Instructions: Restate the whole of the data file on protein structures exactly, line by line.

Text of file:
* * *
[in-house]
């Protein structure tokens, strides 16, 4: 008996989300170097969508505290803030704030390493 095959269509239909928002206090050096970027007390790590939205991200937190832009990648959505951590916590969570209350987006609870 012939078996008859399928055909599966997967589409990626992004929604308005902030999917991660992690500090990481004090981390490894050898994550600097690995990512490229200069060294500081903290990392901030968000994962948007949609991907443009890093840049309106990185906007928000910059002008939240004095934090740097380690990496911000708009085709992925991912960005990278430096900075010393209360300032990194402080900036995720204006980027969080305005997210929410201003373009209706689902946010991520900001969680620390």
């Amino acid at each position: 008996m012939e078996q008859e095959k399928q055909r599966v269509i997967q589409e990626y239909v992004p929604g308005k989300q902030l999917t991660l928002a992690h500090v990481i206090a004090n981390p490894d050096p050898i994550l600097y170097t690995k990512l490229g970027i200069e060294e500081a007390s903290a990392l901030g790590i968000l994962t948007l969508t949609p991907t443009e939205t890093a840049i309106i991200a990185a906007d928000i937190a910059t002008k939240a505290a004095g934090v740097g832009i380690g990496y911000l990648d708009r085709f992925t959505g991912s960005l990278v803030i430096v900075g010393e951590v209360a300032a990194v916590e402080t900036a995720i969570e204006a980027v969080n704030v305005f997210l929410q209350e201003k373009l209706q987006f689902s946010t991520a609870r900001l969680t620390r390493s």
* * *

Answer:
[in-house]
């Protein structure tokens, strides 16, 4: 008996989300170097969508505290803030704030390493 095959269509239909928002206090050096970027007390790590939205991200937190832009990648959505951590916590969570209350987006609870 012939078996008859399928055909599966997967589409990626992004929604308005902030999917991660992690500090990481004090981390490894050898994550600097690995990512490229200069060294500081903290990392901030968000994962948007949609991907443009890093840049309106990185906007928000910059002008939240004095934090740097380690990496911000708009085709992925991912960005990278430096900075010393209360300032990194402080900036995720204006980027969080305005997210929410201003373009209706689902946010991520900001969680620390």
């Amino acid at each position: 008996m012939e078996q008859e095959k399928q055909r599966v269509i997967q589409e990626y239909v992004p929604g308005k989300q902030l999917t991660l928002a992690h500090v990481i206090a004090n981390p490894d050096p050898i994550l600097y170097t690995k990512l490229g970027i200069e060294e500081a007390s903290a990392l901030g790590i968000l994962t948007l969508t949609p991907t443009e939205t890093a840049i309106i991200a990185a906007d928000i937190a910059t002008k939240a505290a004095g934090v740097g832009i380690g990496y911000l990648d708009r085709f992925t959505g991912s960005l990278v803030i430096v900075g010393e951590v209360a300032a990194v916590e402080t900036a995720i969570e204006a980027v969080n704030v305005f997210l929410q209350e201003k373009l209706q987006f689902s946010t991520a609870r900001l969680t620390r390493s």